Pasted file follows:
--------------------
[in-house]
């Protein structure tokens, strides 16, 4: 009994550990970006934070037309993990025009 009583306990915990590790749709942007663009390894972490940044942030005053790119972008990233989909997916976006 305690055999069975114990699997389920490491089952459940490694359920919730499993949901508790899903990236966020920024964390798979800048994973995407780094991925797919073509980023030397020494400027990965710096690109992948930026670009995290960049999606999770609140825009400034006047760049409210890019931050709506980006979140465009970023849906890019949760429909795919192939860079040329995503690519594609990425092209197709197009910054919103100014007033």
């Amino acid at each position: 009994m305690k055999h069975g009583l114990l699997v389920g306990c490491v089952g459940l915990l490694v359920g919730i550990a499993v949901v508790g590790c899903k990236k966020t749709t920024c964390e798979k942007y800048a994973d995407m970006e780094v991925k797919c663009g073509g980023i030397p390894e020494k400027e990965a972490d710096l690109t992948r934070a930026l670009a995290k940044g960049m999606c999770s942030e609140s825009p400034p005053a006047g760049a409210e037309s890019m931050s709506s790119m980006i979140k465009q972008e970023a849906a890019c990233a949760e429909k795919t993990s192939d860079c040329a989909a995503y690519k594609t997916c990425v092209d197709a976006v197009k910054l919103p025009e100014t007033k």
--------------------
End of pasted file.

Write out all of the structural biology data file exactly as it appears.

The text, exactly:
[in-house]
């Protein structure tokens, strides 16, 4: 009994550990970006934070037309993990025009 009583306990915990590790749709942007663009390894972490940044942030005053790119972008990233989909997916976006 305690055999069975114990699997389920490491089952459940490694359920919730499993949901508790899903990236966020920024964390798979800048994973995407780094991925797919073509980023030397020494400027990965710096690109992948930026670009995290960049999606999770609140825009400034006047760049409210890019931050709506980006979140465009970023849906890019949760429909795919192939860079040329995503690519594609990425092209197709197009910054919103100014007033």
């Amino acid at each position: 009994m305690k055999h069975g009583l114990l699997v389920g306990c490491v089952g459940l915990l490694v359920g919730i550990a499993v949901v508790g590790c899903k990236k966020t749709t920024c964390e798979k942007y800048a994973d995407m970006e780094v991925k797919c663009g073509g980023i030397p390894e020494k400027e990965a972490d710096l690109t992948r934070a930026l670009a995290k940044g960049m999606c999770s942030e609140s825009p400034p005053a006047g760049a409210e037309s890019m931050s709506s790119m980006i979140k465009q972008e970023a849906a890019c990233a949760e429909k795919t993990s192939d860079c040329a989909a995503y690519k594609t997916c990425v092209d197709a976006v197009k910054l919103p025009e100014t007033k």